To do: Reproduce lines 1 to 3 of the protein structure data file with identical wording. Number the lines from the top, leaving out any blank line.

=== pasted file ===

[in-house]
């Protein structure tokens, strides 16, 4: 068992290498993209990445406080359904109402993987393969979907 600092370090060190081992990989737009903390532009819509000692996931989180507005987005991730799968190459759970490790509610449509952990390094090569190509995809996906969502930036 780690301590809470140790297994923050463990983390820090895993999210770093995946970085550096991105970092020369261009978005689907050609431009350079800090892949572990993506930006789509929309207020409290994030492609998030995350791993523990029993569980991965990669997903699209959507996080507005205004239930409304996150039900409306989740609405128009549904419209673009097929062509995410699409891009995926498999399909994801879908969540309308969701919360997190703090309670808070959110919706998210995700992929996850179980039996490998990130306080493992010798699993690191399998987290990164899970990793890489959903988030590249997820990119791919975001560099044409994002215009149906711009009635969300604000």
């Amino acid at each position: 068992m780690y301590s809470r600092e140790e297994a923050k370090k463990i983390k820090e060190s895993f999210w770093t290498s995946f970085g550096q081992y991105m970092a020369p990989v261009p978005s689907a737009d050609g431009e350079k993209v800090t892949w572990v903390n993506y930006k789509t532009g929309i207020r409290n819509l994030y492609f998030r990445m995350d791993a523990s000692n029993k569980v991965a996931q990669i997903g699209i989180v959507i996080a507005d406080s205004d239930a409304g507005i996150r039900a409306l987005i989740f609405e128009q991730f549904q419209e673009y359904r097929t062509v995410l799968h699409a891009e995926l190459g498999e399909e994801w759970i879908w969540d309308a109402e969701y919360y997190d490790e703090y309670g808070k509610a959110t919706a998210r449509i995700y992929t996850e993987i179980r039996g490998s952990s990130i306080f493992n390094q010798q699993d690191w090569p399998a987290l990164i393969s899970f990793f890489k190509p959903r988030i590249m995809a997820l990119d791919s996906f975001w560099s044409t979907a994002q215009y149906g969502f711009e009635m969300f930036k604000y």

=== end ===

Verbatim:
[in-house]
């Protein structure tokens, strides 16, 4: 068992290498993209990445406080359904109402993987393969979907 600092370090060190081992990989737009903390532009819509000692996931989180507005987005991730799968190459759970490790509610449509952990390094090569190509995809996906969502930036 780690301590809470140790297994923050463990983390820090895993999210770093995946970085550096991105970092020369261009978005689907050609431009350079800090892949572990993506930006789509929309207020409290994030492609998030995350791993523990029993569980991965990669997903699209959507996080507005205004239930409304996150039900409306989740609405128009549904419209673009097929062509995410699409891009995926498999399909994801879908969540309308969701919360997190703090309670808070959110919706998210995700992929996850179980039996490998990130306080493992010798699993690191399998987290990164899970990793890489959903988030590249997820990119791919975001560099044409994002215009149906711009009635969300604000």
């Amino acid at each position: 068992m780690y301590s809470r600092e140790e297994a923050k370090k463990i983390k820090e060190s895993f999210w770093t290498s995946f970085g550096q081992y991105m970092a020369p990989v261009p978005s689907a737009d050609g431009e350079k993209v800090t892949w572990v903390n993506y930006k789509t532009g929309i207020r409290n819509l994030y492609f998030r990445m995350d791993a523990s000692n029993k569980v991965a996931q990669i997903g699209i989180v959507i996080a507005d406080s205004d239930a409304g507005i996150r039900a409306l987005i989740f609405e128009q991730f549904q419209e673009y359904r097929t062509v995410l799968h699409a891009e995926l190459g498999e399909e994801w759970i879908w969540d309308a109402e969701y919360y997190d490790e703090y309670g808070k509610a959110t919706a998210r449509i995700y992929t996850e993987i179980r039996g490998s952990s990130i306080f493992n390094q010798q699993d690191w090569p399998a987290l990164i393969s899970f990793f890489k190509p959903r988030i590249m995809a997820l990119d791919s996906f975001w560099s044409t979907a994002q215009y149906g969502f711009e009635m969300f930036k604000y």